Additionally, those frozen eggs can only become children if you use in vitro fertilization, which means greater risk of multiple gestation, preterm birth and fetal anomalies. It is not yet known if freezing eggs for multiple years will further impact children’s health outcomes.

What we need are family-friendly workplace policies, not giveaways that will encourage women to undergo invasive procedures in order to squeeze out more work for their beloved company under the guise of “empowerment.”

The United States is the only developed country in the world without paid maternity leave. At the point that women do have children, no matter what age they are, they end up taking pay cuts whose effects can last for decades. Having one’s employer pay for egg freezing doesn’t push back against the status quo, but puts the onus on women to change themselves (Gee, why does that sound familiar?)

This policy could also send the problematic message that young women who don’t choose this option are less serious about their careers. "You want time off when? Oh by the way, do you know about this new perk we offer?"

Facebook and Apple are right to want more women in their workforce. This latest move, however, is more likely to alienate than attract them.

Previously on Biopolitical Times:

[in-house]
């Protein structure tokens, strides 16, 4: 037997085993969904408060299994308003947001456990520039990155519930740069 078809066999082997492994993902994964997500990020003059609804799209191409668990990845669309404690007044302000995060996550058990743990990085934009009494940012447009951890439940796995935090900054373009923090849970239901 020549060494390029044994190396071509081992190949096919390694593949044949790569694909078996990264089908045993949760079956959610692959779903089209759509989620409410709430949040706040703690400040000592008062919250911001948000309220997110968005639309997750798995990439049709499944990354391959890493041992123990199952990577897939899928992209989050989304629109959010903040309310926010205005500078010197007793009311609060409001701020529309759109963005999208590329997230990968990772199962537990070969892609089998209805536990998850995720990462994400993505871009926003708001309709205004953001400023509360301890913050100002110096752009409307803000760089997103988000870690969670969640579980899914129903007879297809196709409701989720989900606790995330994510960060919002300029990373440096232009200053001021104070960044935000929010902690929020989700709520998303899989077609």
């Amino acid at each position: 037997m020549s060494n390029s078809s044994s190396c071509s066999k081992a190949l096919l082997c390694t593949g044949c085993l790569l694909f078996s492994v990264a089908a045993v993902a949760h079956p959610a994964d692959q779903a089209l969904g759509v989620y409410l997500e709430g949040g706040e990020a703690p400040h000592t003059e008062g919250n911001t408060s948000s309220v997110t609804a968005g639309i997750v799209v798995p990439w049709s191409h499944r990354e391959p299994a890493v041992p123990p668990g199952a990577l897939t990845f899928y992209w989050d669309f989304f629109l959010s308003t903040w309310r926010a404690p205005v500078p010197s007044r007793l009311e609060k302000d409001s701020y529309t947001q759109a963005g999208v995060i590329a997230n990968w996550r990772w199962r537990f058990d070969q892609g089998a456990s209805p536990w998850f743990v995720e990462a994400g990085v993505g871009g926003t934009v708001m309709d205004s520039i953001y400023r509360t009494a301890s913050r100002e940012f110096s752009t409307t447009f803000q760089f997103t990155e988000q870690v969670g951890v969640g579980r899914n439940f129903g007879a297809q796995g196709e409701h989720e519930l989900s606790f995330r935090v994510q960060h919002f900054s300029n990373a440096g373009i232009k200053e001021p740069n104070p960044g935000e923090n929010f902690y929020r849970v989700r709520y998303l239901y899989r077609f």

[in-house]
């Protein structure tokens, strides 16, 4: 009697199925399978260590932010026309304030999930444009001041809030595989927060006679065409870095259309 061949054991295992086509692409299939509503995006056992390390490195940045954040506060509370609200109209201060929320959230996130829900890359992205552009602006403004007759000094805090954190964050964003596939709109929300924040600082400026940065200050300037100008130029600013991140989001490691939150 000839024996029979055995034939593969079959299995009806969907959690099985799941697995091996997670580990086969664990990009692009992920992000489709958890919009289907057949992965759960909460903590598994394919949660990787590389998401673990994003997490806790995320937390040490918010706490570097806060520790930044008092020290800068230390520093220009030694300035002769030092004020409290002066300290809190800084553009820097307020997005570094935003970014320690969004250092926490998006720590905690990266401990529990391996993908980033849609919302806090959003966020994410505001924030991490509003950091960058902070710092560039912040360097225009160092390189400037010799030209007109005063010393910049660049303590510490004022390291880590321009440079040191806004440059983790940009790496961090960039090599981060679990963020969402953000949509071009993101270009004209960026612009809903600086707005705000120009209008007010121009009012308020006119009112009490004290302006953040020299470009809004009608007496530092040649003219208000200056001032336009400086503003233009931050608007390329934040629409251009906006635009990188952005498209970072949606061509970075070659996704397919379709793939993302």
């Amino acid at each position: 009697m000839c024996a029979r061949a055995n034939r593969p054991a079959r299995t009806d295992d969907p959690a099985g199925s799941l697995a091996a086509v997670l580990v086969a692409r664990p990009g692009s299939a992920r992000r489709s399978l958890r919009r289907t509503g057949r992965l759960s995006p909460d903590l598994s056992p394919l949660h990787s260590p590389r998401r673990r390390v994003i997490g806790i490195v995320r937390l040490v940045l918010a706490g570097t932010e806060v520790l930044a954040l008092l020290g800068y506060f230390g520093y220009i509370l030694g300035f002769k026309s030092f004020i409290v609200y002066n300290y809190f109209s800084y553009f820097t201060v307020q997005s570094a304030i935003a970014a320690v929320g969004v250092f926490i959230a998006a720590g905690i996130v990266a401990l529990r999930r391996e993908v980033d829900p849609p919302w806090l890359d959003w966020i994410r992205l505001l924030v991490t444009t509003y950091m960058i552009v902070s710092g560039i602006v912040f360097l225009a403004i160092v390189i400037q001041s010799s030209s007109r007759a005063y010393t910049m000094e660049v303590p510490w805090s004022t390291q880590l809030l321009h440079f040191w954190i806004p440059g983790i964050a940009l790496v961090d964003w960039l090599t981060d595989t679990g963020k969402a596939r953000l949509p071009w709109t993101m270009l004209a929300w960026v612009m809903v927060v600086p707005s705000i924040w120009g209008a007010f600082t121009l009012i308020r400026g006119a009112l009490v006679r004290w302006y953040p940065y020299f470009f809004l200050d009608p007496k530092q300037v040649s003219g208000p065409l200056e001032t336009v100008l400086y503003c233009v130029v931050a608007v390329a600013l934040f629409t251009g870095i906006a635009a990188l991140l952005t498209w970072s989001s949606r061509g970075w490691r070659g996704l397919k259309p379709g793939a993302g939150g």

Let's Play God (or not)

Posted by Pete Shanks on October 14th, 2014


William Blake's depiction of God

Reason magazine, the libertarian monthly, is not known for a religious approach to public policy. Indeed, science correspondent Ronald Bailey has described religion as one of "the deep puzzles in human evolution." (Another might be the fact that their promotional material features a present-tense quote from Christopher Hitchens, who transcended this mortal plane nearly three years ago as a staunch atheist; could his ghost have learned different?)

But the headline to Bailey's column in the November 2014 issue is refreshingly direct:

Let's Play God!
The piece itself is mostly a rehash of the discussion about "gene drives" initiated in July by Kevin Esvelt, George Church et al., though Bailey adds a typical gratuitous smear about the "usual Luddites" who might complain. If the topic seems a little old hat, well, the article is in fact a lightly altered version of a column he published online in July, when it was current. The headline of that, however, was:
'Editing' Life With Gene Drives is a Great Way to Play God
(What would be a mediocre one?)

Clearly, Reason's print edition is proof of the existence — of an editor.

Previously on Biopolitical Times: